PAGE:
DUNEDIN — Statewide growth in population, jobs, building permits and home sales isn't yet at high enough levels to spur significant jumps in revenue in Dunedin, city officials said Tuesday.
Finance director Karen Feeney said Penny for Pinellas revenues remain below projections — roughly $2.8 million versus the annual $3.4 million projected when voters approved the 1-cent sales tax program years ago.
However, she said, Penny revenues last year fared better than expected. And she anticipates a slight increase by the end of this fiscal year and next, which would be in line with county and state projections.
Nonetheless, as Dunedin city commissioners start discussions about the 2014 city budget, they remain cautious, given the slow recovery of the economy.
Penny for Pinellas, approved in 1990, distributes the sales tax revenues among cities and the county to reduce reliance on property taxes to pay for capital improvements like roads, bridges and parks.
"We're short really every year throughout the rest of the Penny," which ends in 2020, Mayor Dave Eggers said during a Tuesday morning workshop. "So let's not keep reaching into the Penny for magical solutions. We don't have the money, according to this. In fact, we not only don't have the money, but we have to come up with some other ways to make this balance."
That balance so far, Feeney said, has included taking one project — an $860,000 Patricia Avenue realignment — off the table for now and decreasing the cost of a few other capital projects.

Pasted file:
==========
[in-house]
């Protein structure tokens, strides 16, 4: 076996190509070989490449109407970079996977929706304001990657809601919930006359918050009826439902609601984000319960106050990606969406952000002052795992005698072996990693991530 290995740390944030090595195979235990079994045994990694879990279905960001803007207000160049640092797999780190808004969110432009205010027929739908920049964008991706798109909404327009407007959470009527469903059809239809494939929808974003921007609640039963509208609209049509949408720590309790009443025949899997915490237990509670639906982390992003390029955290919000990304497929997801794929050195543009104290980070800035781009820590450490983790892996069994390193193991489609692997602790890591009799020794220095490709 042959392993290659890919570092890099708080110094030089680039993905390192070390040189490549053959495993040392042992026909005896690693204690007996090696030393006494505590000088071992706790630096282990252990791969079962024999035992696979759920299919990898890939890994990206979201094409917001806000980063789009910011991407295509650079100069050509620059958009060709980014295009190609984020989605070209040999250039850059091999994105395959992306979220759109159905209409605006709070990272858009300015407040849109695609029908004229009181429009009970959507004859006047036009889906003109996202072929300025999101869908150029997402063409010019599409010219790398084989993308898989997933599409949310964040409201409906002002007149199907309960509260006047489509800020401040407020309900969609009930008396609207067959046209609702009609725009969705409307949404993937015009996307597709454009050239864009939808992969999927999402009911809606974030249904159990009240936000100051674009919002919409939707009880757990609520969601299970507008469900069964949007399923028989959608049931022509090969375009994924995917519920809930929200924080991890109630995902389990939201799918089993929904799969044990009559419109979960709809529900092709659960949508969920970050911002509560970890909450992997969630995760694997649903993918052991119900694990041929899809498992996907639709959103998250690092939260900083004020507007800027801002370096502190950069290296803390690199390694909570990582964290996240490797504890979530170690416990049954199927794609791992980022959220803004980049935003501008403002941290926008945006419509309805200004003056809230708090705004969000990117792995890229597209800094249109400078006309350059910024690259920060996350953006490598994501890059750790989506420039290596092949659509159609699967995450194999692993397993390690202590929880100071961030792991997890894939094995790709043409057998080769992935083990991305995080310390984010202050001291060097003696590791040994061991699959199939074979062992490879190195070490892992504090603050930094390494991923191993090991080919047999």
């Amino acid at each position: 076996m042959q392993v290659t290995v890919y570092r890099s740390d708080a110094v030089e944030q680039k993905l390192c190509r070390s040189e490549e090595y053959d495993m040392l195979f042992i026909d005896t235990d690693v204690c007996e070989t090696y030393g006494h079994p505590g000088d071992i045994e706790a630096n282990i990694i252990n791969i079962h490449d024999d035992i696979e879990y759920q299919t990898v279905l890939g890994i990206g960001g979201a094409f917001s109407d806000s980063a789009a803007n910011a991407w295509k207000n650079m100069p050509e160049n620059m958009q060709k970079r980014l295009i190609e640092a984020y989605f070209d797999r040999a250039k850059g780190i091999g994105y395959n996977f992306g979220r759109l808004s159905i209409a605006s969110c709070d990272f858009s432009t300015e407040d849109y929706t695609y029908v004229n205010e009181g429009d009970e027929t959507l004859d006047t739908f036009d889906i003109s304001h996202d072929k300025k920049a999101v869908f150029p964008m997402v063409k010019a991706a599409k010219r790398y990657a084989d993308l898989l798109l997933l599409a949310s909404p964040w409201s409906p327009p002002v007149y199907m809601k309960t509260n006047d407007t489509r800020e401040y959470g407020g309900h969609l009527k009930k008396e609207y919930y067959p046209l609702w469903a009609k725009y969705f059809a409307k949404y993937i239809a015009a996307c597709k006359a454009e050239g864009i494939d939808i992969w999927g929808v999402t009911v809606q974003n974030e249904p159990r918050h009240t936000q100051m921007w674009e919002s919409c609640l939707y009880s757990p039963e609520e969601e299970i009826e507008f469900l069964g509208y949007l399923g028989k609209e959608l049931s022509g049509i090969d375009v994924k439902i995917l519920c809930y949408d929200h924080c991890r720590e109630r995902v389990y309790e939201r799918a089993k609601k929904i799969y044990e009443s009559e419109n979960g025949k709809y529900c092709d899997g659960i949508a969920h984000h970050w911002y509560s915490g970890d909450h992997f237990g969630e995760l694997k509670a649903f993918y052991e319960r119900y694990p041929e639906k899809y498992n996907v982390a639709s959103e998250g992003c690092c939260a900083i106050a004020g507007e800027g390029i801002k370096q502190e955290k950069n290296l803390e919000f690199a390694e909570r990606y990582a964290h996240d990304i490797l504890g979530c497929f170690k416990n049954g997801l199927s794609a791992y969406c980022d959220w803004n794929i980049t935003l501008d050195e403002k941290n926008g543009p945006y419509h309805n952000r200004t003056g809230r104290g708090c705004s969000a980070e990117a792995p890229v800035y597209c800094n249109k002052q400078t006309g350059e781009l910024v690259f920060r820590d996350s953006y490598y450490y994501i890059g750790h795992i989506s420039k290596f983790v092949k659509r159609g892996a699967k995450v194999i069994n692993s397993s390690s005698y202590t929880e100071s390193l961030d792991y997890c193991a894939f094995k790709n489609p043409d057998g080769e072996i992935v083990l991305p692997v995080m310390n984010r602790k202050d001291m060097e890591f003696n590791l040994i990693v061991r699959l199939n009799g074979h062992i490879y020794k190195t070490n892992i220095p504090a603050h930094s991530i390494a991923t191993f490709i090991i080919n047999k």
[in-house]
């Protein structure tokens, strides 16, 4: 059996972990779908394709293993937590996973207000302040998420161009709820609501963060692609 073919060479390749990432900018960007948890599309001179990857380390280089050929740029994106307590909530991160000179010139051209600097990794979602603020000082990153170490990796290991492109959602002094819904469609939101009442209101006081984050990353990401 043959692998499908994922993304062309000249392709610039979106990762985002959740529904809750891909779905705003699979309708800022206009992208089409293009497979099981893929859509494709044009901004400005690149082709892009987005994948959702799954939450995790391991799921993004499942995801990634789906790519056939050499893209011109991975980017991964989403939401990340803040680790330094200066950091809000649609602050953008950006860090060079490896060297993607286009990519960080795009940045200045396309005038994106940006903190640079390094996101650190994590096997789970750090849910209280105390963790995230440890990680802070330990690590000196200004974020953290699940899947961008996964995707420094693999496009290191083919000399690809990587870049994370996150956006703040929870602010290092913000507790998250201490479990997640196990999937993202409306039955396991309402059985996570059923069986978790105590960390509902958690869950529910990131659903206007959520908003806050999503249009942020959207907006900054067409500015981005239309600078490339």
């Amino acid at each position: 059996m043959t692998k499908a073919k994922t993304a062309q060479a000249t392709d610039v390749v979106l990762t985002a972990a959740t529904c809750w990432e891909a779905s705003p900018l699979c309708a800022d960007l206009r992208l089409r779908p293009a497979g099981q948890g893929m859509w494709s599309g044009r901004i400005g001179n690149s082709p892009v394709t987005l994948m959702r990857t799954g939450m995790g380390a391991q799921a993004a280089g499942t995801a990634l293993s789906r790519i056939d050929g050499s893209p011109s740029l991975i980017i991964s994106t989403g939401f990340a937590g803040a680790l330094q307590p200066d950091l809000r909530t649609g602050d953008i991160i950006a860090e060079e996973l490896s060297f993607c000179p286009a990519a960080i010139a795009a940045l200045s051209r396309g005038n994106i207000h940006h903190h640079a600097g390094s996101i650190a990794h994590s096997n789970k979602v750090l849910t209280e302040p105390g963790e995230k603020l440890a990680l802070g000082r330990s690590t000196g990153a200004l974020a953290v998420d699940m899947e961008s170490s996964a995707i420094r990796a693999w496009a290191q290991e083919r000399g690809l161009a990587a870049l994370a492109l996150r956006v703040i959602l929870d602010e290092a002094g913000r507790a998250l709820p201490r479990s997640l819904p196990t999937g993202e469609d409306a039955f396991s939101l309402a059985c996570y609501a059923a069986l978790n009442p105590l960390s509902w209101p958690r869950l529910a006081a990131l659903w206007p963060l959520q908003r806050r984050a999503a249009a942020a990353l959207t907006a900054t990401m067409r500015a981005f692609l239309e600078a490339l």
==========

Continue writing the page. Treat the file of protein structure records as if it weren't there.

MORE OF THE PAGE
For example, the city will push on with reconstructing San Christopher Drive and Michigan Boulevard, extending the roads' useful life 15 to 20 years. However, public works staff on Tuesday recommended shaving $1 million or more from the cost of each road by foregoing the addition of modern features like curbs, gutters, bike lanes or sidewalks.
Citing a countywide push for pedestrian-friendly communities, Eggers asked staff to research the cost of adding bike lanes.
He also wants to review how savings from the months-old citywide recycling program might affect trash rates, while Commissioner Julie Scales wants to explore the possibility of rolling out varying trash bin sizes.
Other items commissioners asked staffers to try to find money for include:
• 2 percent employee raises, which officials hope will increase morale.
• Professional development training and travel funds for employees. Commissioners believe the move would increase employee retention.
• An increase in commissioners' personal budgets from $750 to $2,000 annually to help fund training. According to Scales, commissioners' budgets have been cut over the years by 80 percent and the proposed amount is still half of what commissioners previously received.
The next budget year starts Oct. 1. Dunedin has a budget workshop set for May and three in July. Commissioners will adopt a final budget following public hearings in September.
Keyonna Summers can be reached at (727) 445-4153 or firstname.lastname@example.org. To write a letter to the editor, go to tampabay.com/letters.